I wanted to talk to you about a lot of things, but obviously since I gave you this invitation other things have happened, and I can’t not at least begin to ask you, just as a follower of Jesus Christ, as a black man in America, what have your thoughts been over the last … let’s just say three to four weeks as a variety of things have happened. Certainly, I don’t know what kind of encounters you’ve had in your past with law enforcement, or with just people and the situation in Georgia wasn’t around law enforcement, it was around kind of a Trayvon Martin situation, like why are you here? Why is your black body in this place? And then I spent most of my pastoral ministry in Louisville, Kentucky. And there was a situation of a young lady being killed there with something … I think the technical term is no-knock warrant, where you can just bust in. And then of course obviously what many have seen on the video on television with George Floyd.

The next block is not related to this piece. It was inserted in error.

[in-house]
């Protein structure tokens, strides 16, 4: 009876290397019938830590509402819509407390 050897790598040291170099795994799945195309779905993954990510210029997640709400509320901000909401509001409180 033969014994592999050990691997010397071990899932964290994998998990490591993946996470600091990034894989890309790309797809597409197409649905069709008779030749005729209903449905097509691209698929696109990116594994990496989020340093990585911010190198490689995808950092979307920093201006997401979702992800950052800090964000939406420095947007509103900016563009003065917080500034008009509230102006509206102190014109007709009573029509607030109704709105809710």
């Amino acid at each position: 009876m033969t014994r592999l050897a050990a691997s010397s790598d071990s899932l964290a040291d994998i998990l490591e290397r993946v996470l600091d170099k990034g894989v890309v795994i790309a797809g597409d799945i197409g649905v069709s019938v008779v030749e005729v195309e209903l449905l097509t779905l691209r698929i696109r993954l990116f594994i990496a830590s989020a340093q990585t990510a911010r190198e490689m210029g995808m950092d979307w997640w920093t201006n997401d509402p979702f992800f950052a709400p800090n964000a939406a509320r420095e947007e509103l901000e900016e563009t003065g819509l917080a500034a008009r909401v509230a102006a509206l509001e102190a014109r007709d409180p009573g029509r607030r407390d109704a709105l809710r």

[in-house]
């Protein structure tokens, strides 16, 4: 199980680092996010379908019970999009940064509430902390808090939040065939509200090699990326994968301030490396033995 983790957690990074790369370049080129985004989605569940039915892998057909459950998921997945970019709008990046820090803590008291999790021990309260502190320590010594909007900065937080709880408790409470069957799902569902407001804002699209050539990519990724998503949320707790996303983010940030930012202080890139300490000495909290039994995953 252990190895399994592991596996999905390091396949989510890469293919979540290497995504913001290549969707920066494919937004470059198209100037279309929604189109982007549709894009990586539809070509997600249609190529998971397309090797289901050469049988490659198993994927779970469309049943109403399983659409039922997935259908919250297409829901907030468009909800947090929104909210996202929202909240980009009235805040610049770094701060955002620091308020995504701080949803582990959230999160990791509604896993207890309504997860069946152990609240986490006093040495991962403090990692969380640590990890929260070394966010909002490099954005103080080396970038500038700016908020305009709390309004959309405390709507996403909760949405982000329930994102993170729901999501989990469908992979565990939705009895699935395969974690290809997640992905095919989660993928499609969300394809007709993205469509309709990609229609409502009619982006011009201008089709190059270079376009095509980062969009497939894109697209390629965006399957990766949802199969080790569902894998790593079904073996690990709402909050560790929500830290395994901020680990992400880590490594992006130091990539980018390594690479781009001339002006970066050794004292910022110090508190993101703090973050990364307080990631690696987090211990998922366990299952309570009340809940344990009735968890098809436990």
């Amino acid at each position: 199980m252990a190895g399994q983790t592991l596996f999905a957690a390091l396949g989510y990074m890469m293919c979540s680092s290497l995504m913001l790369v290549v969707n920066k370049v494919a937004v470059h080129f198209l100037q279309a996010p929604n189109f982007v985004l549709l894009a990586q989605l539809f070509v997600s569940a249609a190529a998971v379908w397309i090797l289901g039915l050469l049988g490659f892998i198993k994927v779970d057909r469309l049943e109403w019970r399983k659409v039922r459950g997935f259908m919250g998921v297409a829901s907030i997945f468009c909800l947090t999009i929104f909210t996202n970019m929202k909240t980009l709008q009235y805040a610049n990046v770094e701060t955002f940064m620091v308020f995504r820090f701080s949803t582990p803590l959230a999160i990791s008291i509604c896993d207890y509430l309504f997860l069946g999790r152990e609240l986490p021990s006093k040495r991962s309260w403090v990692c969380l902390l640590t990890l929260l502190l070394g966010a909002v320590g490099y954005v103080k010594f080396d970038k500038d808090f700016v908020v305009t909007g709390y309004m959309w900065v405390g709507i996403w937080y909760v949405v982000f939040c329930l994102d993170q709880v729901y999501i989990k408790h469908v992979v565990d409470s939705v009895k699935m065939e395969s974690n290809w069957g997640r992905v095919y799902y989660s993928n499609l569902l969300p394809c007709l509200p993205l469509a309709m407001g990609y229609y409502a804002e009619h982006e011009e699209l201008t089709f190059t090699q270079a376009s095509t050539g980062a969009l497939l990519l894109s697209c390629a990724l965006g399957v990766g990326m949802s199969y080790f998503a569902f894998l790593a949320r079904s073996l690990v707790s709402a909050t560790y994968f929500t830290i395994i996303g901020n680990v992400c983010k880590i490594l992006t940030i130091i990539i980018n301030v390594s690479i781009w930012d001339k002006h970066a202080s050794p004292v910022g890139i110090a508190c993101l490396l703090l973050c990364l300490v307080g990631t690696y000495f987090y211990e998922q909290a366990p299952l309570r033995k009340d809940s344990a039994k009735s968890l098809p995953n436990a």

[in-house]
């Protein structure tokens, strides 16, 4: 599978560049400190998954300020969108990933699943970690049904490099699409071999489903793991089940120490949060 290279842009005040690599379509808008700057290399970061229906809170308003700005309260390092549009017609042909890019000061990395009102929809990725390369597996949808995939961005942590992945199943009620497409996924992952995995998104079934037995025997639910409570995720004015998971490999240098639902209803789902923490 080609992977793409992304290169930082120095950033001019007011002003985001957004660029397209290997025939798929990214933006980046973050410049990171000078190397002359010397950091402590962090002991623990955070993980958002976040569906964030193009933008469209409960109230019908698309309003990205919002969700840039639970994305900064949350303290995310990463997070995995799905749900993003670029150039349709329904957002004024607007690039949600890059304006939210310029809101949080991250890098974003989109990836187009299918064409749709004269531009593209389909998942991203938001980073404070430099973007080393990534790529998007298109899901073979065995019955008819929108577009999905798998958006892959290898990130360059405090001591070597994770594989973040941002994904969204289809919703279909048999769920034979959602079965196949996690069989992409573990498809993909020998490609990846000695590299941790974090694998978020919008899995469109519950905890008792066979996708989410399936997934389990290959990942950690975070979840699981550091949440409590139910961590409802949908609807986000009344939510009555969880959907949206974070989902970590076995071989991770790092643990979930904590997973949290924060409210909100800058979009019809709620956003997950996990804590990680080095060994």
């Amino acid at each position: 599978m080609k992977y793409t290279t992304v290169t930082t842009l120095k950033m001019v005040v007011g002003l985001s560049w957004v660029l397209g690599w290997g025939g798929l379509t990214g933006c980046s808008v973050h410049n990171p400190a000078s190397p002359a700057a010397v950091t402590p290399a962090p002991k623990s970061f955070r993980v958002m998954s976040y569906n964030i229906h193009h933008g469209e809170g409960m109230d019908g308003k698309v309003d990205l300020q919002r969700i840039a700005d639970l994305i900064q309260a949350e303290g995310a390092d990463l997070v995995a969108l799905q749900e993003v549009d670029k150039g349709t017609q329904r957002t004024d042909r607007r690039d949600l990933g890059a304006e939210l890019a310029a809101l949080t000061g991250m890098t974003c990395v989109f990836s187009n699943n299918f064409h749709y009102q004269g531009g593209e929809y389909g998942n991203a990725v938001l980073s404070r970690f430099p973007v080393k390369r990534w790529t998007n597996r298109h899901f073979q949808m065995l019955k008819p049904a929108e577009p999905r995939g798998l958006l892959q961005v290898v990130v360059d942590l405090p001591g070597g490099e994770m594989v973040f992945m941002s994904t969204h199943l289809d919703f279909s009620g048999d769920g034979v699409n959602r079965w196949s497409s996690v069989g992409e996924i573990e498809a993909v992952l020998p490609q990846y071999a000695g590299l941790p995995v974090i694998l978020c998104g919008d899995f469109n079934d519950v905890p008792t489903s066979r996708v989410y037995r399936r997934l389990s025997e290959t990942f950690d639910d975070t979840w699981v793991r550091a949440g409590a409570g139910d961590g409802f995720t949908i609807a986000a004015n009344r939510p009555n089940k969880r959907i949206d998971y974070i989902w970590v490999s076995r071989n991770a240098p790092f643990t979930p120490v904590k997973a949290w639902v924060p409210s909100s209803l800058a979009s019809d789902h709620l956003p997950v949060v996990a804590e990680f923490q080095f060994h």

Dr. Smith:
So just as a man of God, a man who’s seeking to be a disciple of Christ, but a man of God who’s seeking to be a disciple of Christ and you like me, by God’s purpose and design, we find ourself in this black skin, and we find ourselves in the United States of America. How have you kind of thought about the last few weeks?

Dr. Bradley:
Yeah. It’s been tough, I think in part because we’re seeing the intersection of some weaknesses in our culture. And I think they often collide in our inner cities, in urban areas, they actually collide, I think, wherever poor people live, it could be rural Alabama, right? It could be south Alabama in rural areas. And what are we seeing? I think we’re seeing the ongoing challenges that we have on race. We just have still not been able to turn a significant corner beyond that first corner, right? So we turn a corner in 1965, King was shot ’68, the 70s were looking good, and then the 80s happened. And so we took some steps forward, took some steps back, I just saw a clip of that 1987 Oprah Winfrey episode in Forsyth, Georgia where there was a white supremacy march that she went and visited. So we’ve been wrestling, and struggling, and straining with the race issue, so that’s one issue.

Dr. Bradley: